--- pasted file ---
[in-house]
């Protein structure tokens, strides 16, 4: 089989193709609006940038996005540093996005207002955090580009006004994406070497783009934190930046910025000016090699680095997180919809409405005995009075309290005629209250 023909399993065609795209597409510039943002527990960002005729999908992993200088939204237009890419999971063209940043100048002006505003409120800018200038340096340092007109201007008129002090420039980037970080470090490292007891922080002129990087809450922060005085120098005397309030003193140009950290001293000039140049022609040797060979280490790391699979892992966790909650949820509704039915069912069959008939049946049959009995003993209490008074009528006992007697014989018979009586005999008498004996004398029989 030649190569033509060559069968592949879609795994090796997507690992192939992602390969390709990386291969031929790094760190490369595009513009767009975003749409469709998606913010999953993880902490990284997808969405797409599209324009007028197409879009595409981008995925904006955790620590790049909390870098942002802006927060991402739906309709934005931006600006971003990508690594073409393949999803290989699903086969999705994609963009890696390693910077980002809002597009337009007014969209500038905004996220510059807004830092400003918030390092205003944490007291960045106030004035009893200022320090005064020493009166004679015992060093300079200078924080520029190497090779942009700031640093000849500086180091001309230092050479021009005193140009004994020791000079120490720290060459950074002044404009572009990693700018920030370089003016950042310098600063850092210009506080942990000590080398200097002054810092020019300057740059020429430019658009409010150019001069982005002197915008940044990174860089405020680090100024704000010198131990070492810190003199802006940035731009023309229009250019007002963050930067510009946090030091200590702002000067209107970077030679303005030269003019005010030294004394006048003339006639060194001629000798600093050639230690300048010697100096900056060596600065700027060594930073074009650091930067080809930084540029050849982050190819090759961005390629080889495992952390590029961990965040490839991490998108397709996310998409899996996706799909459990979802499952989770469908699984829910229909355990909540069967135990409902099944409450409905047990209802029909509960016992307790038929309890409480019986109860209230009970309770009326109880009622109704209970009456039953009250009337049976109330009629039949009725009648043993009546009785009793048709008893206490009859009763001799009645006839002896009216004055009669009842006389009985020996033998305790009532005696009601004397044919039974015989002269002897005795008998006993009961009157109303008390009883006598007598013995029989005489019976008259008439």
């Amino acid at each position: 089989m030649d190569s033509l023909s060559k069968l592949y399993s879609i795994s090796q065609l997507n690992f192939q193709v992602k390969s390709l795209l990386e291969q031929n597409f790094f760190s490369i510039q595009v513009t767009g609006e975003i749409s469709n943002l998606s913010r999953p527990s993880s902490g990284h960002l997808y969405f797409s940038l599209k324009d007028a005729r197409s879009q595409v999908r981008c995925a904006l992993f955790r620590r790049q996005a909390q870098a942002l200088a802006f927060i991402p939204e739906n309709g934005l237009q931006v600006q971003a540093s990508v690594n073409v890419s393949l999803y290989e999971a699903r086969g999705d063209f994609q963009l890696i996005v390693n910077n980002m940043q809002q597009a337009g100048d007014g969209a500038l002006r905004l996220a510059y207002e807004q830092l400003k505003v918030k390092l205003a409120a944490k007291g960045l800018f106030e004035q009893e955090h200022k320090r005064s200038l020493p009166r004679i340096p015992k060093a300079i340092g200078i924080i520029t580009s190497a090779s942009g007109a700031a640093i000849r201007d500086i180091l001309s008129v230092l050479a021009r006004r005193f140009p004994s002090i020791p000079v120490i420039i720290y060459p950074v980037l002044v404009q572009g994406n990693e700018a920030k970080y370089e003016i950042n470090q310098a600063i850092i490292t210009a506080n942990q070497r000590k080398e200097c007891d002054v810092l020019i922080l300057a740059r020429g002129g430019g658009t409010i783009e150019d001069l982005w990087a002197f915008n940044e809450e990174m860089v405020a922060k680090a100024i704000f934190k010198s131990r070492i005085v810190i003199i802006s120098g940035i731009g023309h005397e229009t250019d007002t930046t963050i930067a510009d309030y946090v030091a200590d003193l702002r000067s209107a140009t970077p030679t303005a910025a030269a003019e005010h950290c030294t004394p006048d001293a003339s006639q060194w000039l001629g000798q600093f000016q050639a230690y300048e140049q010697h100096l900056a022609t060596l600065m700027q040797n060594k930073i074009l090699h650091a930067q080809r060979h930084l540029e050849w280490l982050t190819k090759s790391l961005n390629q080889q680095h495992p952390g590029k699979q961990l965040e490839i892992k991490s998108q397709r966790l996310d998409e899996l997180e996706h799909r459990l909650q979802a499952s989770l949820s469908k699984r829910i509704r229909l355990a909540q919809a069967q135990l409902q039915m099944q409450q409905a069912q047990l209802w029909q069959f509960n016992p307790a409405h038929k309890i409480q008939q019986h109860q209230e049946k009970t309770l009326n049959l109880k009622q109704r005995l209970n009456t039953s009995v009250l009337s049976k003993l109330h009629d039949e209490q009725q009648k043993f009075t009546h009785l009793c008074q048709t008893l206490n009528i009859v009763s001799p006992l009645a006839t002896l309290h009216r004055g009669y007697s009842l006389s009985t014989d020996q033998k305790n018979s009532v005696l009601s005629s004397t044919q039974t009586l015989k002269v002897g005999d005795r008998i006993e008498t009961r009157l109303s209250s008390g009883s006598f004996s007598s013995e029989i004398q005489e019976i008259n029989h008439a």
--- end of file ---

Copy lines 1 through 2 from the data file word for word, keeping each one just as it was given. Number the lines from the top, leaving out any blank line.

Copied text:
[in-house]
């Protein structure tokens, strides 16, 4: 089989193709609006940038996005540093996005207002955090580009006004994406070497783009934190930046910025000016090699680095997180919809409405005995009075309290005629209250 023909399993065609795209597409510039943002527990960002005729999908992993200088939204237009890419999971063209940043100048002006505003409120800018200038340096340092007109201007008129002090420039980037970080470090490292007891922080002129990087809450922060005085120098005397309030003193140009950290001293000039140049022609040797060979280490790391699979892992966790909650949820509704039915069912069959008939049946049959009995003993209490008074009528006992007697014989018979009586005999008498004996004398029989 030649190569033509060559069968592949879609795994090796997507690992192939992602390969390709990386291969031929790094760190490369595009513009767009975003749409469709998606913010999953993880902490990284997808969405797409599209324009007028197409879009595409981008995925904006955790620590790049909390870098942002802006927060991402739906309709934005931006600006971003990508690594073409393949999803290989699903086969999705994609963009890696390693910077980002809002597009337009007014969209500038905004996220510059807004830092400003918030390092205003944490007291960045106030004035009893200022320090005064020493009166004679015992060093300079200078924080520029190497090779942009700031640093000849500086180091001309230092050479021009005193140009004994020791000079120490720290060459950074002044404009572009990693700018920030370089003016950042310098600063850092210009506080942990000590080398200097002054810092020019300057740059020429430019658009409010150019001069982005002197915008940044990174860089405020680090100024704000010198131990070492810190003199802006940035731009023309229009250019007002963050930067510009946090030091200590702002000067209107970077030679303005030269003019005010030294004394006048003339006639060194001629000798600093050639230690300048010697100096900056060596600065700027060594930073074009650091930067080809930084540029050849982050190819090759961005390629080889495992952390590029961990965040490839991490998108397709996310998409899996996706799909459990979802499952989770469908699984829910229909355990909540069967135990409902099944409450409905047990209802029909509960016992307790038929309890409480019986109860209230009970309770009326109880009622109704209970009456039953009250009337049976109330009629039949009725009648043993009546009785009793048709008893206490009859009763001799009645006839002896009216004055009669009842006389009985020996033998305790009532005696009601004397044919039974015989002269002897005795008998006993009961009157109303008390009883006598007598013995029989005489019976008259008439």